One of the things I miss when testing on windows is the inability to tail the default OS log file to make sure things are behaving as they should. While looking for something completely different over the weekend, I stumbled upon Tim Golden’s WMI python module. One of the examples from Tim’s WMI Cookbook does just that.
With a bit of hacking, I’ve now got windows event viewer tailing script.
import wmi, sys, threading, pythoncom class event_watcher(threading.Thread): def __init__(self): threading.Thread.__init__(self) def run(self): pythoncom.CoInitialize() c = wmi.WMI(privileges=["Security"]) my_watcher = c.watch_for(notification_type="Creation", \\ wmi_class="Win32_NTLogEvent") while True: event = my_watcher() # to see the full event log entry, uncomment below #print event print "%s in %s log: %s" % (event.Type, event.Logfile, \\ event.Message) watcher = event_watcher() watcher.start()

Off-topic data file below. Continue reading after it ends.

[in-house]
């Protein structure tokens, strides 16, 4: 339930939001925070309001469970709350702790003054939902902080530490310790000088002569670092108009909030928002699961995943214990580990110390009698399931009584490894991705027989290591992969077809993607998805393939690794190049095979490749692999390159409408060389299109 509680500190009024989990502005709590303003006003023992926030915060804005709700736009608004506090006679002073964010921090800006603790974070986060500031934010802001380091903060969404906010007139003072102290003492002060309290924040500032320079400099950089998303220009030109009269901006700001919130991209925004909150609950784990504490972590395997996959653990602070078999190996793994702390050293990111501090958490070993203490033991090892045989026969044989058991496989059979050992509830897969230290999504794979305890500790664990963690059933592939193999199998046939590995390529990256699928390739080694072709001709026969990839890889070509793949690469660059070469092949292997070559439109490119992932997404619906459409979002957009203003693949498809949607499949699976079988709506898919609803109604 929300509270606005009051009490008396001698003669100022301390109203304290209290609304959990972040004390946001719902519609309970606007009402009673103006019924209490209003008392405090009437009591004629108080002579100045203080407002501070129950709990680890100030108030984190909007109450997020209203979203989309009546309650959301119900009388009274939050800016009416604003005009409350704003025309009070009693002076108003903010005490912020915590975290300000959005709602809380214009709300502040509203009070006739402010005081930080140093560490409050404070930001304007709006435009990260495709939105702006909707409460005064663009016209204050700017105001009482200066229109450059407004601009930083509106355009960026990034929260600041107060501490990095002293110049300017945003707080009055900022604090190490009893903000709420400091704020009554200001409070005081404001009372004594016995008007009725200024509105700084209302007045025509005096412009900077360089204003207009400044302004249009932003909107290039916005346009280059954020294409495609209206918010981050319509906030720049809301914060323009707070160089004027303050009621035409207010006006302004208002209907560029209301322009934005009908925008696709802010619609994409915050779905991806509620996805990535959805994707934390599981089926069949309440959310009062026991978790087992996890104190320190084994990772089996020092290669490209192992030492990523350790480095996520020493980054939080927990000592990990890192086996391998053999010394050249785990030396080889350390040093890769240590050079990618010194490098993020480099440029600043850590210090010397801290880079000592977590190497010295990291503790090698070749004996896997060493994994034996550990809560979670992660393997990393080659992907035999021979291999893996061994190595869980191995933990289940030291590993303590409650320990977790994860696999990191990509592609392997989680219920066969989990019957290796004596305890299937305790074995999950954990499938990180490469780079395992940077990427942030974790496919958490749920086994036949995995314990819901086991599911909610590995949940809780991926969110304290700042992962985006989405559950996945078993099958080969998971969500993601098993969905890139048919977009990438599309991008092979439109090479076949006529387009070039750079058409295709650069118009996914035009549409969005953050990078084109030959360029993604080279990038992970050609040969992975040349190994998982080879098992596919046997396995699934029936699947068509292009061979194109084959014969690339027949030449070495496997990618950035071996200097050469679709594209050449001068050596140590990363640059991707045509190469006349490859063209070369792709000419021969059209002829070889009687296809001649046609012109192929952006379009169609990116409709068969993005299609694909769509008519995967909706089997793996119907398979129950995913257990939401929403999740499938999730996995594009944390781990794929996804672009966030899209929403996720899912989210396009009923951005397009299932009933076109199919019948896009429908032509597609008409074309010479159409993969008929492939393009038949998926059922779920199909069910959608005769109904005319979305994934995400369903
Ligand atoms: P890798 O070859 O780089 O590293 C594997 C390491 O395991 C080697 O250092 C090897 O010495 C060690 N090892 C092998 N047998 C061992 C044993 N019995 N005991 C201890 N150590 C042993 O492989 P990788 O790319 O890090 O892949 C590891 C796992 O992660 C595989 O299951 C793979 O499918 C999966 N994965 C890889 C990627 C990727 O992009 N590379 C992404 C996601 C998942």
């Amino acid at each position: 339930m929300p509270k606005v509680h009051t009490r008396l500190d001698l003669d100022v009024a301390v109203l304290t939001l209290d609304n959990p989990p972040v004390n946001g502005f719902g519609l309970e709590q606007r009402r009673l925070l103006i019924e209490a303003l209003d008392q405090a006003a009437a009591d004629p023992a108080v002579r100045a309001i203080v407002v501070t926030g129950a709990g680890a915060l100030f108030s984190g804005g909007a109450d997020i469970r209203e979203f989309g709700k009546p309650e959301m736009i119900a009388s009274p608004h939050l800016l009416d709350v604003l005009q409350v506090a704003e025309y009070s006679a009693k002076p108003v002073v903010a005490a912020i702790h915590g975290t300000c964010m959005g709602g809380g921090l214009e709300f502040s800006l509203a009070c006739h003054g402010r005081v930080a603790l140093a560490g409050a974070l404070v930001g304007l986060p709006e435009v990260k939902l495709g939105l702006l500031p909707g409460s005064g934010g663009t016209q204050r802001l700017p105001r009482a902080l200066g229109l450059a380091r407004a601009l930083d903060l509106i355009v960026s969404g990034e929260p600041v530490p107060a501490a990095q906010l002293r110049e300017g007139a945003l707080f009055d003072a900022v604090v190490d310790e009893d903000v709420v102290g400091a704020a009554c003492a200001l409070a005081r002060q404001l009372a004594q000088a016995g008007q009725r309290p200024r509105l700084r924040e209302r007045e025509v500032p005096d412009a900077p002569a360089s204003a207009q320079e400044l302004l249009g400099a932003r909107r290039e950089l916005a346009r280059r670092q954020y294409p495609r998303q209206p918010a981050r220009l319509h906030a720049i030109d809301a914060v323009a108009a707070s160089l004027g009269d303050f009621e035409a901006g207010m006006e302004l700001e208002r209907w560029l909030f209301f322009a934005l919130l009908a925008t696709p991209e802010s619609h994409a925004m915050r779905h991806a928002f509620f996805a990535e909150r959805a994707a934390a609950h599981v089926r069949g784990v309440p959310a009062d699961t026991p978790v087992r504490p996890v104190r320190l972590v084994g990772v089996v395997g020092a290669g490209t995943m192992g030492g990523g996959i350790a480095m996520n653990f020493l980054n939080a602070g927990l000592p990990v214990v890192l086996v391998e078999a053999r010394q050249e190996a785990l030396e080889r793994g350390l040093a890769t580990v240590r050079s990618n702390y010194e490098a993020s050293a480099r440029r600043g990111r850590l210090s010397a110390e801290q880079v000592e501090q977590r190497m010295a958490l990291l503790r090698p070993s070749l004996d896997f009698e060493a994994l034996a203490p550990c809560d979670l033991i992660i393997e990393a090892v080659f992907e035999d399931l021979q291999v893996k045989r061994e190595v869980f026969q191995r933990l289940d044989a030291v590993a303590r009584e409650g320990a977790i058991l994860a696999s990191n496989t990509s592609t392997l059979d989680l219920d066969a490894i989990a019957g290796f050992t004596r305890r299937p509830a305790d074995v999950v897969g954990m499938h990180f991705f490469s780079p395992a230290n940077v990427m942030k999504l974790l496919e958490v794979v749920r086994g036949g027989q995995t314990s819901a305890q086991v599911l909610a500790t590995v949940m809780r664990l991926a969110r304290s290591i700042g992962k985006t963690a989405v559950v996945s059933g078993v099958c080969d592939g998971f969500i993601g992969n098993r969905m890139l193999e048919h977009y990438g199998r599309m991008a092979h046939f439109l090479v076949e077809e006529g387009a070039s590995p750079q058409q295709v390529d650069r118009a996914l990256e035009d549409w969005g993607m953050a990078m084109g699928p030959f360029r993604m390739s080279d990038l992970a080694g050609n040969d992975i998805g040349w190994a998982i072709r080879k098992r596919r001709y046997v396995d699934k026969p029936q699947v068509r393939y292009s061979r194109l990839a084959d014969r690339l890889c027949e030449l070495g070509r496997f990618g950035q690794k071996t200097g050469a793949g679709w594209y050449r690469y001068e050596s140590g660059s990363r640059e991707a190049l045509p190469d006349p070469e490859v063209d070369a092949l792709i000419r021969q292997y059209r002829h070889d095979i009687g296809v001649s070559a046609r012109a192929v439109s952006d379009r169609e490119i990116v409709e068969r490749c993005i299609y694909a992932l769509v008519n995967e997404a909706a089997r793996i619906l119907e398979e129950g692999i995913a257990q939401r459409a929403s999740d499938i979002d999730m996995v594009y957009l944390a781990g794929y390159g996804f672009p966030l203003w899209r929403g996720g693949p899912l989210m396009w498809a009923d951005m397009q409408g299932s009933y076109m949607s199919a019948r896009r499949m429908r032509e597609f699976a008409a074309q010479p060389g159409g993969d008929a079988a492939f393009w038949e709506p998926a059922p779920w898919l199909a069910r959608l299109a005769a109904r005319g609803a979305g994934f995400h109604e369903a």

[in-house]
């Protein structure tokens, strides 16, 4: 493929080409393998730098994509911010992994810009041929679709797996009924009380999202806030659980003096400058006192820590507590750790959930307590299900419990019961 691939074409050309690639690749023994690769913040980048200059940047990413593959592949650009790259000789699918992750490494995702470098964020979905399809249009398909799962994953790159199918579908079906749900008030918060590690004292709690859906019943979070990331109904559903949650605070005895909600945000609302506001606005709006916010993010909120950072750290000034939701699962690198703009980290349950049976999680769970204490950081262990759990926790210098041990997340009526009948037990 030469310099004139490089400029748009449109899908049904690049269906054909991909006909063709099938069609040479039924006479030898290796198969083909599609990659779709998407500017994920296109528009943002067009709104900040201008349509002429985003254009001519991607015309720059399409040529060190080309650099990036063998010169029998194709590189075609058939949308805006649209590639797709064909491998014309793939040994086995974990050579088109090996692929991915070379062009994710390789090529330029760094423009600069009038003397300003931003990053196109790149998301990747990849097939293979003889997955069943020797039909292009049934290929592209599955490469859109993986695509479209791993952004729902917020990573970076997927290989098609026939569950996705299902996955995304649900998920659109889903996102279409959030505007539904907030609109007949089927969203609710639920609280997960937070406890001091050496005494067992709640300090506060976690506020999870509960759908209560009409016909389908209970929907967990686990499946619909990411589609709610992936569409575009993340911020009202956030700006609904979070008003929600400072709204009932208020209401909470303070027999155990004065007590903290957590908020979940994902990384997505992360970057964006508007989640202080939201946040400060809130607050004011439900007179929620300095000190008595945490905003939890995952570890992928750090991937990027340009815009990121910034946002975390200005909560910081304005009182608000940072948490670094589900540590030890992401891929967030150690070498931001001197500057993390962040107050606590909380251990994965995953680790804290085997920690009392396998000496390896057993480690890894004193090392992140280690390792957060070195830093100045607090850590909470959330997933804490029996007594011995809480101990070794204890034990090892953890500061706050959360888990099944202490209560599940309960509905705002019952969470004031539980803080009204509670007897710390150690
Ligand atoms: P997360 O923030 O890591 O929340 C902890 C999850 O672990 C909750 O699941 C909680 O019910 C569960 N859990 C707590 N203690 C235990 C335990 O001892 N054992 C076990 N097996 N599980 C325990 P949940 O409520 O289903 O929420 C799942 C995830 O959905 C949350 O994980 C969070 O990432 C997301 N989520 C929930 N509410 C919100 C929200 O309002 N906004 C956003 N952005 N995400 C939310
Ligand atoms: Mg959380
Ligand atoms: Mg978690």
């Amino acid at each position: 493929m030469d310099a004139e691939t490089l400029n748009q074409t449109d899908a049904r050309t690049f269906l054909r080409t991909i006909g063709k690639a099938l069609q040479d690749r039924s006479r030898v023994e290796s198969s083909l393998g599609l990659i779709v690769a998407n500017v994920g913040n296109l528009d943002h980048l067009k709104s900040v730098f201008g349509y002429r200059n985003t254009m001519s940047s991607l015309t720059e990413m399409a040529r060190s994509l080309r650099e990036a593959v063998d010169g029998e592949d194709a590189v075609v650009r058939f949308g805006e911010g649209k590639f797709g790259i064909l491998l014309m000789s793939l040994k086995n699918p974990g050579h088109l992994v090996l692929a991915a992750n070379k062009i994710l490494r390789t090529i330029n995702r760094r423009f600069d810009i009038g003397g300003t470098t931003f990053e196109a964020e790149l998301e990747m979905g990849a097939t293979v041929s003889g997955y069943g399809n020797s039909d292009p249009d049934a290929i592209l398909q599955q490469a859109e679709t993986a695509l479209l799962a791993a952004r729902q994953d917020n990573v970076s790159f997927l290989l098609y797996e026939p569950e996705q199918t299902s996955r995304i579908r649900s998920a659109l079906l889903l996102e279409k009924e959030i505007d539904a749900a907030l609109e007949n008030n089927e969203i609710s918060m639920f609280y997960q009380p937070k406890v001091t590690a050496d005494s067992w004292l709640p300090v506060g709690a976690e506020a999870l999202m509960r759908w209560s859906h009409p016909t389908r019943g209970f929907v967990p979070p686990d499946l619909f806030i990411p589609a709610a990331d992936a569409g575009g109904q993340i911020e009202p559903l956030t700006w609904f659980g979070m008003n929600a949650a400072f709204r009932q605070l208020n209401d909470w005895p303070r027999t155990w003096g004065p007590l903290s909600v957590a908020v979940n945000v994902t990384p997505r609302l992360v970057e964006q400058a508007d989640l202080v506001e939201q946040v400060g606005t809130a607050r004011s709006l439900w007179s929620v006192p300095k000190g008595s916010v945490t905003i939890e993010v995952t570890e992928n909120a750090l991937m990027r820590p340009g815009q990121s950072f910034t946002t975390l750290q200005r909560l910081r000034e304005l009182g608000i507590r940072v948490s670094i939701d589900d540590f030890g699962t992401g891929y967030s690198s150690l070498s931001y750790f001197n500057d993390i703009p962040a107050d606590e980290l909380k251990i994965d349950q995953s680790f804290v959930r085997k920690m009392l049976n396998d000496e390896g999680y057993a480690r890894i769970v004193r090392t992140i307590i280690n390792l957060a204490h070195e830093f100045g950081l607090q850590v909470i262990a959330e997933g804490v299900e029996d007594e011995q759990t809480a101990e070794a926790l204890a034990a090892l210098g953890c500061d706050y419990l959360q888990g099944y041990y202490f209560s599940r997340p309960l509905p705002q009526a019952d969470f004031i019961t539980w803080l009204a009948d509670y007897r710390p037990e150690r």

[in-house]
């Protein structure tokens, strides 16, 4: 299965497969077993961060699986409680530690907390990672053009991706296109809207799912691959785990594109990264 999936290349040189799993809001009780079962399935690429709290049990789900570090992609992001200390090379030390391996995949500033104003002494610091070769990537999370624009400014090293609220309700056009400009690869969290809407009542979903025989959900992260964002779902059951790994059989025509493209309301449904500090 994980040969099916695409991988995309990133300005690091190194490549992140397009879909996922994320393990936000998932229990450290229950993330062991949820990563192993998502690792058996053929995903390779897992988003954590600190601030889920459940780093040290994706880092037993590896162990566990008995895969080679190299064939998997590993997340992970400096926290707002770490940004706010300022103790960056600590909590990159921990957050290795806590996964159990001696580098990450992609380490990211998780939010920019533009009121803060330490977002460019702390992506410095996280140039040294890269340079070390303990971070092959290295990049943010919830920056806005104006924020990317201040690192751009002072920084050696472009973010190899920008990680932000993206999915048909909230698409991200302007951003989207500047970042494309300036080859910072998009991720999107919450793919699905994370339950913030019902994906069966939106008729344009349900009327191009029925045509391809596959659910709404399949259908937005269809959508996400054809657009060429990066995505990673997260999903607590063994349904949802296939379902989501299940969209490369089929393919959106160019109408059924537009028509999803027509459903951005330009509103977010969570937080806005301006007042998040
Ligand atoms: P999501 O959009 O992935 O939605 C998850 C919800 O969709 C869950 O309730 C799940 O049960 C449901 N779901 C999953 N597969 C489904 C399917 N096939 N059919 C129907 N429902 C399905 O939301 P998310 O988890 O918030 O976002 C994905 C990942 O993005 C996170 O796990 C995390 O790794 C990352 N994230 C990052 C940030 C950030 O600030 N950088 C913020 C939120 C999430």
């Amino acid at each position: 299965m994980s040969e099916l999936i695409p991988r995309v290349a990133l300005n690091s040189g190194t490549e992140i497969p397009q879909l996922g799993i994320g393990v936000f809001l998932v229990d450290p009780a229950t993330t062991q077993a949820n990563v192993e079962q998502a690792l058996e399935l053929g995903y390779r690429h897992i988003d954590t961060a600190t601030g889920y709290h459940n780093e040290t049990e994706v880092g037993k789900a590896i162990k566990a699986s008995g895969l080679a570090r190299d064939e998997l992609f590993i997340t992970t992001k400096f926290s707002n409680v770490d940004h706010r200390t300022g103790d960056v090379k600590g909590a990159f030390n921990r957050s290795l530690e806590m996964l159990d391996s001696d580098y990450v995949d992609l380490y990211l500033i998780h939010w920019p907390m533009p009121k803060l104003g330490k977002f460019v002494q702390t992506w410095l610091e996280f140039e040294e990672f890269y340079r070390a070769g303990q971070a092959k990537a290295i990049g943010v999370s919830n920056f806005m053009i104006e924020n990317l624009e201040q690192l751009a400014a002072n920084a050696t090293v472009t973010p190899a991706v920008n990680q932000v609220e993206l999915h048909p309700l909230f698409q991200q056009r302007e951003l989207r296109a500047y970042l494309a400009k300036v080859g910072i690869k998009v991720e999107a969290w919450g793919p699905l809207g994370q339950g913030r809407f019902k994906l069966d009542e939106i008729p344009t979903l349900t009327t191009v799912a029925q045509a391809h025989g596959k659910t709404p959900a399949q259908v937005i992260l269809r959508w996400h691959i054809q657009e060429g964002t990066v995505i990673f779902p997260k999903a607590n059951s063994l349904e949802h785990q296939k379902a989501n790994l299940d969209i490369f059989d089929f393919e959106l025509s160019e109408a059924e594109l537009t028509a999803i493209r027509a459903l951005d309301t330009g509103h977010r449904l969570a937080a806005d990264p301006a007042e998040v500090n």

So some usage notes:
event = my_watcher()
blocks while waiting for the next event. Eventually I will fix this so the main thread can control it. But not now. If anyone knows how, the goal is to have KeyboardInterrupt shut down things cleanly.
- Run this from a window you don’t mind losing as you stop it by closing it. (see the first point)
- If you want to limit the amount of input you recieve, you can specify the type of message you want. For example:
my_watcher = c.watch_for(notification_type="Creation", \\ wmi_class="Win32_NTLogEvent")
my_watcher = c.watch_for(notification_type="Creation", \\ wmi_class="Win32_NTLogEvent", \\ Type="information")